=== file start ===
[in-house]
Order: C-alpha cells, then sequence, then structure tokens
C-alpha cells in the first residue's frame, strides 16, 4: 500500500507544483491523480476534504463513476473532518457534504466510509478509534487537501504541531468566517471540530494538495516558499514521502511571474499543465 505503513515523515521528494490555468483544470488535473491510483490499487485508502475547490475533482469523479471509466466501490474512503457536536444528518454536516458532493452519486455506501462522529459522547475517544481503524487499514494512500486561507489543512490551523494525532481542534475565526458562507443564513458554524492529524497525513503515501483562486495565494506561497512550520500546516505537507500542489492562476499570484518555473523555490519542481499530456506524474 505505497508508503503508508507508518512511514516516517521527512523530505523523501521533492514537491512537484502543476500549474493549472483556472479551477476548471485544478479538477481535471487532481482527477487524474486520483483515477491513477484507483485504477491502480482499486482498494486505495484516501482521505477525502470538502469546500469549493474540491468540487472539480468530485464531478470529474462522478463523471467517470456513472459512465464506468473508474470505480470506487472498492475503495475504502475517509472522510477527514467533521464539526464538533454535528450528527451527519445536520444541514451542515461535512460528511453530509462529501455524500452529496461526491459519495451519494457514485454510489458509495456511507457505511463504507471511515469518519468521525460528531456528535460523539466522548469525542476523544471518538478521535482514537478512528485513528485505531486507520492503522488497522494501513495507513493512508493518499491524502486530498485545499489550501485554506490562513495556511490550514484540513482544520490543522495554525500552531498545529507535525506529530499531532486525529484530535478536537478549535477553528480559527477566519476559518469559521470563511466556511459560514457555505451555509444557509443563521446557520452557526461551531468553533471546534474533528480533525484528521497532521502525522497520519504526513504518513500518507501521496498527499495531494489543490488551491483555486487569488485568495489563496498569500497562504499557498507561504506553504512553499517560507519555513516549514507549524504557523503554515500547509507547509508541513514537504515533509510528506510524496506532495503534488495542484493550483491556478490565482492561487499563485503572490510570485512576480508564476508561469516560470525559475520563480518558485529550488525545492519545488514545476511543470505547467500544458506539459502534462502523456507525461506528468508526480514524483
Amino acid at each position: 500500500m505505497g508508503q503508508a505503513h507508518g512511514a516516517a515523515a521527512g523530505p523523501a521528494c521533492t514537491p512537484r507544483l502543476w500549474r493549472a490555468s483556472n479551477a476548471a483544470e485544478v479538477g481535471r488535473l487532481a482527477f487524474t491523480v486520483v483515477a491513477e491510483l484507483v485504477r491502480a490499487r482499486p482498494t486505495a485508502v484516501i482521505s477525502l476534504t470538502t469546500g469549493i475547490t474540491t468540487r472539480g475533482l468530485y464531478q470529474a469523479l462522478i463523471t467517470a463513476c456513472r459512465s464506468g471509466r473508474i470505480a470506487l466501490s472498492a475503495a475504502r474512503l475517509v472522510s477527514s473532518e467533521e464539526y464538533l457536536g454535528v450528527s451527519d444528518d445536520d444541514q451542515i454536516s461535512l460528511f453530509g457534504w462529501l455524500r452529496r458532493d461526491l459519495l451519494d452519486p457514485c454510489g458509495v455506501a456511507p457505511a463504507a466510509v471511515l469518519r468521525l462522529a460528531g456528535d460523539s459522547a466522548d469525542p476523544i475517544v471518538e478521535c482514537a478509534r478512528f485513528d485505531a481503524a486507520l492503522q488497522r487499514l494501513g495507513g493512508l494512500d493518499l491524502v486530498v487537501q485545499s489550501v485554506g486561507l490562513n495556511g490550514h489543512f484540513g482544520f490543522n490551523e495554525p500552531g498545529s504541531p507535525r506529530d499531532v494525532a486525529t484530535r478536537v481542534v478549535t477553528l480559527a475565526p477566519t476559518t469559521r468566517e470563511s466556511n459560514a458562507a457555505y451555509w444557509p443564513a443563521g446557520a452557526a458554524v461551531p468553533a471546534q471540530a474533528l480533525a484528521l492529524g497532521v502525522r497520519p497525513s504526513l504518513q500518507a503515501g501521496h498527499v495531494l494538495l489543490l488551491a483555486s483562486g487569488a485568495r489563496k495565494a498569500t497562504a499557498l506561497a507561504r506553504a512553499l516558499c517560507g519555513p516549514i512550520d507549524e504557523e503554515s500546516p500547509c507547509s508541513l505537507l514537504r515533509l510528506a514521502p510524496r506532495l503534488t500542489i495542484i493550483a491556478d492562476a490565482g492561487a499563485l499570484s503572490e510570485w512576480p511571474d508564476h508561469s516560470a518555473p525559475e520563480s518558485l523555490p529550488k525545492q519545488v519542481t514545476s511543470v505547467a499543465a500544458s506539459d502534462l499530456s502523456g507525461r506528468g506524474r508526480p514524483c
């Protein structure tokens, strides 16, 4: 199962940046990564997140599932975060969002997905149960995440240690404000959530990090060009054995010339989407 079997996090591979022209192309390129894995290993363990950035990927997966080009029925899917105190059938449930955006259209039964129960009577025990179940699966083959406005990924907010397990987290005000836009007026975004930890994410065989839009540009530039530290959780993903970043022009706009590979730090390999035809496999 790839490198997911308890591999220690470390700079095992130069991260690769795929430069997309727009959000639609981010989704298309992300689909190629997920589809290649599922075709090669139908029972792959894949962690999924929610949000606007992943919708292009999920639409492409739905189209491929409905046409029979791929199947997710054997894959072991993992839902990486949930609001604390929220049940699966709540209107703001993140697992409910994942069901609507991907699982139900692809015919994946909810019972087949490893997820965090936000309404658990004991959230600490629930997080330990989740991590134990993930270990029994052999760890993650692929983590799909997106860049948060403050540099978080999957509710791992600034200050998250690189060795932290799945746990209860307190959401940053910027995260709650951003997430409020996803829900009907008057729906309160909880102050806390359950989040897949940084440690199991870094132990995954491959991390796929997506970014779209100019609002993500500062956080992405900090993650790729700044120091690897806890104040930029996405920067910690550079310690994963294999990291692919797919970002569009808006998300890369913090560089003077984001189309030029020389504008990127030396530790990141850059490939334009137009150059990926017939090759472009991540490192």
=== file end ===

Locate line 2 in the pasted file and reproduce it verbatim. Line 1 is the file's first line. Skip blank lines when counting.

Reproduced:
Order: C-alpha cells, then sequence, then structure tokens